As part of our free patient education series sponsored by
Fertility Centers of Illinois, we offer a fun class called The Relaxation Response designed for women
(and partners) who are stressed, struggling with the ups and downs of
fertility challenges and willing to explore meditation as a way to calm
body and mind.
To understand why meditation helps, it’s useful to understand a bit
more about stress. One of our favorite holistic teachers, Deepak Chopra,
defines stress as what happens when our needs are not met. For instance,
if we perceive that we need to get to work by 9 and we’re stuck
in traffic at 8:55 we get stressed. If our monthly bills are greater than
the money we have to pay them with we get stressed. If we need a baby
and we’re not getting pregnant that, too, generates a tremendous
amount of stress.
To deal with stress skillfully, it's important to recognize its rightful
place in our biology. What we call "stress" – that stomach-churning,
heart pounding reaction to an irritating boss or a negative beta-HCG result-
is actually a valuable evolutionary mechanism that has allowed for the
survival of our species. The biological stress response is called the
"fight or flight" mechanism. Long ago, human survival depended
on the ability to fight or run from bigger, meaner predators. The secretion
of "stress hormones" like cortisol and adrenaline facilitate
physiological conditions that would allow escape from a hungry saber tooth.
During the stress response, blood is shunted from internal organs to the
skeletal muscles, the heart and respiratory rate increase, glucose is
released from muscles and liver to fuel our muscles, platelets in the
blood become "stickier" to reduce blood loss in the case of
injury and non-essential activities such as digestion, physical repair
and reproduction are dialed back. All fine and good when we're talking
about a tussle with a tiger but in that scenario there's resolution
-either we kill the beast, escape or get eaten. But in this age of 24/7
communication, we can see that a sustained, unrelenting stress response
can severely impact our physical wellbeing.
Any fertility patient who hears the words “just relax and you’ll
get pregnant,” is apt to eye-roll or worse. However, increasing
clinical evidence suggests that stress may impair a woman’s ability
to conceive both “naturally” and with Assisted Reproductive
Technology (ART). Cortisol down-regulates our reproductive system.
Women who do not ovulate have been shown to have higher levels of cortisol
in their blood, and a similar correlation has been noted in IVF patients,
with higher levels of cortisol associated with poor outcomes. It also seems that cortisol effects fertility directly,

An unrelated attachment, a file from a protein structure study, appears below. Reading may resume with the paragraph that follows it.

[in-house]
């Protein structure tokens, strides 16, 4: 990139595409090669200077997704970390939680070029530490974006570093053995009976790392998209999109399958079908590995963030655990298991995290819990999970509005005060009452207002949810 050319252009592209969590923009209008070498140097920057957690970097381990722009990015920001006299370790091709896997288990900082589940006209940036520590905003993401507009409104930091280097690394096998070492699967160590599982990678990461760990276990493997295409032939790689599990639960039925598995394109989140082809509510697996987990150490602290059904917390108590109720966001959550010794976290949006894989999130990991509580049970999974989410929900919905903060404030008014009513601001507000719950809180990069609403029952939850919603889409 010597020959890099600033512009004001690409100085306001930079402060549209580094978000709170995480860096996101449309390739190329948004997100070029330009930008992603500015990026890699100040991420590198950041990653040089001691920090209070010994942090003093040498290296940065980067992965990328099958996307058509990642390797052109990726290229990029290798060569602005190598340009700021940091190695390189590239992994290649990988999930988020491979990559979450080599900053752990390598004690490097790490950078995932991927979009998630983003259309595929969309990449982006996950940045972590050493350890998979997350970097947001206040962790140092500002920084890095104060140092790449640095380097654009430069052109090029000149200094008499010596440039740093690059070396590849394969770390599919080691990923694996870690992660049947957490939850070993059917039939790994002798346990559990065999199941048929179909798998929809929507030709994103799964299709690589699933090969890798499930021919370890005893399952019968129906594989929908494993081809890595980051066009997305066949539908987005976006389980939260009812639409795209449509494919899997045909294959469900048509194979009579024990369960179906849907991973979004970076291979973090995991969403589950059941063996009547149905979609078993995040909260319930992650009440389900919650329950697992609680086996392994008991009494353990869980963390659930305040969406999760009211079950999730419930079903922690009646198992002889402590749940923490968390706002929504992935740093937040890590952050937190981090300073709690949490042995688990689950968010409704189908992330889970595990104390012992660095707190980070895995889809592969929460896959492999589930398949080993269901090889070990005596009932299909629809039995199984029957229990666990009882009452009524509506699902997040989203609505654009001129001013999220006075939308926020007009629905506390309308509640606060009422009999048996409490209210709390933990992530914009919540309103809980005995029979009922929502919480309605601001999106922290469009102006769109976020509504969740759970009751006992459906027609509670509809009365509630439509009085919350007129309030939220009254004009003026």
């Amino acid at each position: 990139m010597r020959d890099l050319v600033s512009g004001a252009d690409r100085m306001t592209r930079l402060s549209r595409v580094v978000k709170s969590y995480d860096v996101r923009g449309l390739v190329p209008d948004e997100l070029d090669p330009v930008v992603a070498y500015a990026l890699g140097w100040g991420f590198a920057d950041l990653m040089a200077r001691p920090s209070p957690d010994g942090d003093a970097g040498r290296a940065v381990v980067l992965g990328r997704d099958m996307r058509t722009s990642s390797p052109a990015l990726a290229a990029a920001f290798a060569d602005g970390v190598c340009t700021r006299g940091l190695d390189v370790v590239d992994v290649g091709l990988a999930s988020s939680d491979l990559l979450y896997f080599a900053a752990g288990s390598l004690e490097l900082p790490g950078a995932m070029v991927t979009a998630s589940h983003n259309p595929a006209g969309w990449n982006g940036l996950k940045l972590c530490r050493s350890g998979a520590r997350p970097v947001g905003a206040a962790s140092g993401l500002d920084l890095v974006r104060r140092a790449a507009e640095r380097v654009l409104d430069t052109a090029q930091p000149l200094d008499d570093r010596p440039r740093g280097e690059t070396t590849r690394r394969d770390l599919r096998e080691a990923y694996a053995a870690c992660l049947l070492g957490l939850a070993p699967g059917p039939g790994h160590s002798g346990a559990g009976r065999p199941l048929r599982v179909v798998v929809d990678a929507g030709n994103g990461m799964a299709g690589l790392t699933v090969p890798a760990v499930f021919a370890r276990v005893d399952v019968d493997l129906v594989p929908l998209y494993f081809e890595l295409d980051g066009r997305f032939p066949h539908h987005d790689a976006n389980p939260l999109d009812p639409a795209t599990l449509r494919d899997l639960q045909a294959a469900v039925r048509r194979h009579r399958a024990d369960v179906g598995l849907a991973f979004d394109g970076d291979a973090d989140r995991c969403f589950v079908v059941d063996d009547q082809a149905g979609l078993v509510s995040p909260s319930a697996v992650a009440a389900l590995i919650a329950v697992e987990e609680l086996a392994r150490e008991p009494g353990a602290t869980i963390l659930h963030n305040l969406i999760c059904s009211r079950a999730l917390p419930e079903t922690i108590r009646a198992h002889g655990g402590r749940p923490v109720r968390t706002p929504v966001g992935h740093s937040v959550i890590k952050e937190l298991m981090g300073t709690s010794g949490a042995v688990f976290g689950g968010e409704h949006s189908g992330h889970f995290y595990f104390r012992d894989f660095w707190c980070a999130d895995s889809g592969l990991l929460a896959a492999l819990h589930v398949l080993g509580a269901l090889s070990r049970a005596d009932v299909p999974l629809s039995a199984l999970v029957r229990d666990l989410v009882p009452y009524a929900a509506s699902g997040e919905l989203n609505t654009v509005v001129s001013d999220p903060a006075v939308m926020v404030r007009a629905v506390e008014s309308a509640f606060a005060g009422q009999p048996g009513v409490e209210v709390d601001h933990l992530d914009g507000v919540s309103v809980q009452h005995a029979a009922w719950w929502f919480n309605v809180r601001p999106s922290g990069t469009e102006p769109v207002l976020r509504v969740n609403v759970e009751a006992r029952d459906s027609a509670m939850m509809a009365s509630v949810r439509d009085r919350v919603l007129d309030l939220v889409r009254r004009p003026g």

as recent studies show that stress actually damages uterine receptivity
(how prepared the uterus is to hold and nourish an embryo) in mice.
So what's the solution? If we're serious about improving our overall
health and fertility, we must address our immediate response to stressful
situations. Here are several tips for identifying and eliminating excess
stress in our lives.
- Make stress reduction a part of your fitness regimen. Taking 20 minutes
a day to practice stress reduction techniques will make a serious dent
in your stress levels.
- Learn to breathe mindfully. The breath is a key way to "stop the bleeding"
in the midst of a stressful situation. Deep, slow breathing in a stressful
situation reduces the severity of the stress response.
Practice hatha yoga. This ancient system teaches gentle stretches, breath awareness and mindfulness
techniques that release tension and dis-ease in the body. Rather than
"fight or flight," yoga promotes the "rest, digest and
nest" hormonal response.
- Learn to meditate. Meditation is a chance to cultivate a non-reactive mind.
Often, stressful events will "re-play" during meditation, evoking
their panic messages. As we learn to observe these repeat performances
in stillness we short circuit their power.
- Live more simply. If stress arises when our perceived needs are not being
met, have an honest conversation about yourself about what it is you really
need to be happy. Try to let go of the things that aren't so important.
Recognize that all of our modern gadgets make our needs seem more immediate
than ever before and try to lessen the pressure you put on yourself to
respond to work and life situations in light-speed.
Take time for deep relaxation. Practices like
yoga nidra (deep guided relaxation), listening to beautiful music and spending time
in nature can restore our body and mind to balance.
There's a great saying in the yoga world, "don't just
do something, sit there!" While this advice may fly in the face of our
go-go worldview, it contains deep wisdom. Stress is a reality in our lives
that we cannot run away from. It's hard-wired into our biology. Thankfully,
instead of razor-sharp teeth human kind was gifted with big brains and
the ability to study our own behavior. When we become aware to the negative
impact of stress on our body and mind and begin to set aside time to address
it, we may finally have the tiger by the tail.
Now, the thing about relaxing is that you actually have to do it. We suggest
you join a yoga class or get into a community that shares the intention
of reducing stress and increasing relaxation. The next Relaxation Response
class will be offered at our Chicago center in March (click here to sign
up) and we are also offering a yoga nidra workshop at our Rockville center
this Sunday, February 28 (
click here for info). We hope to see you there!
Be present, be positive…be peaceful! Paige